When it comes to eating healthy, salads always make the list—for good reason. By nature, salads are rich in various nutrients and minerals because of their leafy green base, and plus, it’s topped with a variety of vegetables. There are many things you can add to your salad that can make it a wonderful nutritional and yummy choice. Then there are those choices that you can add to your salad that will make it have more fat and calories than a hamburger. Believe it or not there are healthy ways to dress up a salad.
Healthy Ways to Dress Up a Salad
Salads can be the best thing we can do when making healthy eating choices. At the same time, this simple meal makes it easy to feel your healthy diet is in a rut. When making salads, many people stick with just lettuce and top it off with salad dressing—no wonder why many feel like they’re just eating rabbit food. And depending on the type of salad dressing, the condiment could make or break the meal’s nutritional value. Here are some ideas that can break you out of the healthy salad rut without sacrificing your diet.
Understand What’s in Your Salad Dressing
Oftentimes, people think that salad dressings are the only way to dress up a salad. After all, the word “dressing” is in the condiment’s name. However, while you’re more than willing to douse your favorite salad dressing all over your salad to add flavor, the condiments may do more harm than help in terms of your health. At the same time, no need to fret about staying away from favorite sauces like ranch. All you need to know is what to look for when selecting a salad dressing that won’t take away from salad’s healthy nature. When I’m looking for healthy ways to dress up a salad the choice I make in salad dressings is what determines if this is a healthy meal for me or not.
Salad dressing is often the go-to for dressing up a salad, but a salad dressing that’s high in sugars and calories can turn your salad into an unhealthy meal. But knowing what to look for in a salad dressing as well as selecting vegetables and other ingredients that complement a lettuce base, you can have your cake and eat it too—well, in terms of eating healthy without sacrificing flavor and satiety.
Avoid fat-free: You may think that fat-free salad dressing will help flavor your salad without the extra calories, but fat-free dressings can do more harm than help. A dressing that’s fat-free means that it’s highly processed with added ingredients—while there’s a reduction in calories, a fat free salad dressing won’t be able to help you feel full longer compared to a salad dressing that has healthy fat, which helps you absorb fat soluble vitamins and helps to slow your digestion process. Olive oil is found in many salad dressings and is a healthy fat, helping you to improve the health of your heart.
Avoid saturated fat: Your favorite cream-based salad dressing sure packs flavor, but sometimes are high in saturated fats. Many creamy salad dressings have 1.5 to 3 grams of saturated fat per serving. No need to avoid it completely—just eat it sparingly. In the meantime, try vinaigrette-based salad dressings, such as Italian salad dressing, where the grams of saturated fat are often less than 1 gram per serving. Just Italian dressing from hamptoncreek, for example, has 0.5 grams of saturated fat per serving. In addition, the line of Hampton Creek salad dressings are gluten-free and dairy free.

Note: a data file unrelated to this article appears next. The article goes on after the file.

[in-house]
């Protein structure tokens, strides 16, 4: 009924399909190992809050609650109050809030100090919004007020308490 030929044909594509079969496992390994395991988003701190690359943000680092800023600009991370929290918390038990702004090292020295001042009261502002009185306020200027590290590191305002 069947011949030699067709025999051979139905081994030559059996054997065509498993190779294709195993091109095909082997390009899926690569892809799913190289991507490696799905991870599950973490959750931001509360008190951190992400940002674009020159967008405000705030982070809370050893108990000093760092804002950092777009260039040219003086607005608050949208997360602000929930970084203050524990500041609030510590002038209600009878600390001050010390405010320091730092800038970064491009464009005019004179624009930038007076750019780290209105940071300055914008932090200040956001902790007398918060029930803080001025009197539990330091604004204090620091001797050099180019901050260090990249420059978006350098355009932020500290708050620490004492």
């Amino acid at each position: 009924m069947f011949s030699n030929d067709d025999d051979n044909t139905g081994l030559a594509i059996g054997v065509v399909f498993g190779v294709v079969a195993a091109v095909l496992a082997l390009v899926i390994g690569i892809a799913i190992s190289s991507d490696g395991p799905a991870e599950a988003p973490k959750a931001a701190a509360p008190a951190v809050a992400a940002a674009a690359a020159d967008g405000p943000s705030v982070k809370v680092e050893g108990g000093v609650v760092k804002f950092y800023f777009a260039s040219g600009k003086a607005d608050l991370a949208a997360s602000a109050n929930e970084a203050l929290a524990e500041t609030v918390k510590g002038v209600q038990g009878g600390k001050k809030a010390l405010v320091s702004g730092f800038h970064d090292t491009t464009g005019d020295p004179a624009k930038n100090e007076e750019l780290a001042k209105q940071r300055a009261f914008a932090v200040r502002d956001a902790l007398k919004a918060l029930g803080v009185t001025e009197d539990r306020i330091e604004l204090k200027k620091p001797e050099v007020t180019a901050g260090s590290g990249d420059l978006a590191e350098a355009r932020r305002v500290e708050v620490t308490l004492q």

Avoid additives: Sometimes chemicals and other types of modified ingredients are added to food for flavor or preservation. But these additives can do more harm to your health in the long run. Sometimes these additives can trigger allergic reactions and cause side effects like increased belly fat or insulin resistance. That’s why it’s important to look at the nutrition labels. Salad dressing should list oil, water and vinegar as the first three ingredients are. This combination is a good base for a healthy salad dressing.
Fill up With Fiber and Lean Protein
A healthy salad doesn’t always need to be topped with vegetables. Topping off a salad with fiber and lean protein help you feel full without the extra calories. For example, chicken Caesar salad is a great combination of protein—skinless chicken breast—with a creamy salad dressing that has just the right amount of fat to keep your hunger at bay.
Use Other Greens as Your Salad Base
Lettuce isn’t the only green to use for a salad. Try other greens like artichokes, edamame, and asparagus—these vegetables are rich in antioxidants. Edamame has protein and fiber, which are both nutrients that keep your feeling satisfied and full.
Salads are the ultimate healthy meal, but you don’t have to limit your taste buds or make sacrifices. There are so many healthy ways to dress up a salad and amp up the flavor in a way that is good for you. Keep everything you love about salads while still keeping their nutritional value.
Are you like me and often put more unhealthy things in your salad? I’m one to see more dressing than salad on my plate 🙂 What are ways you make a nice salad that tastes yummy and is still packed full of nutrients?